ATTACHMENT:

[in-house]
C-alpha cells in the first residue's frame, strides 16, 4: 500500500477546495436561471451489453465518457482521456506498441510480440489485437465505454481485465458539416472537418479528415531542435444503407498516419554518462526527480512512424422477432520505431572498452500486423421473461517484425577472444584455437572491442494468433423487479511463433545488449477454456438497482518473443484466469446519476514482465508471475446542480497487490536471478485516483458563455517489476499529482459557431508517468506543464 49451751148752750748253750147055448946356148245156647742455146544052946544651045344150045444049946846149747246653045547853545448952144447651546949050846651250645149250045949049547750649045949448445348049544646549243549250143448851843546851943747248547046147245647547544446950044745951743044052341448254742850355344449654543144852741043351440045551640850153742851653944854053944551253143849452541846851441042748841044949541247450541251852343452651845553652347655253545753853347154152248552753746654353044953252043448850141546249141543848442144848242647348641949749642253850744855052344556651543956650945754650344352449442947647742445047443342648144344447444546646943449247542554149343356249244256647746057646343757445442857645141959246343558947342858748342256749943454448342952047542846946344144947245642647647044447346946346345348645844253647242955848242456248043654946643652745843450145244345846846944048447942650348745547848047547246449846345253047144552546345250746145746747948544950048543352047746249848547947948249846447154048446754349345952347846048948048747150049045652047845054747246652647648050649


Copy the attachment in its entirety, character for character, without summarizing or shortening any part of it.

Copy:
[in-house]
C-alpha cells in the first residue's frame, strides 16, 4: 500500500477546495436561471451489453465518457482521456506498441510480440489485437465505454481485465458539416472537418479528415531542435444503407498516419554518462526527480512512424422477432520505431572498452500486423421473461517484425577472444584455437572491442494468433423487479511463433545488449477454456438497482518473443484466469446519476514482465508471475446542480497487490536471478485516483458563455517489476499529482459557431508517468506543464 49451751148752750748253750147055448946356148245156647742455146544052946544651045344150045444049946846149747246653045547853545448952144447651546949050846651250645149250045949049547750649045949448445348049544646549243549250143448851843546851943747248547046147245647547544446950044745951743044052341448254742850355344449654543144852741043351440045551640850153742851653944854053944551253143849452541846851441042748841044949541247450541251852343452651845553652347655253545753853347154152248552753746654353044953252043448850141546249141543848442144848242647348641949749642253850744855052344556651543956650945754650344352449442947647742445047443342648144344447444546646943449247542554149343356249244256647746057646343757445442857645141959246343558947342858748342256749943454448342952047542846946344144947245642647647044447346946346345348645844253647242955848242456248043654946643652745843450145244345846846944048447942650348745547848047547246449846345253047144552546345250746145746747948544950048543352047746249848547947948249846447154048446754349345952347846048948048747150049045652047845054747246652647648050649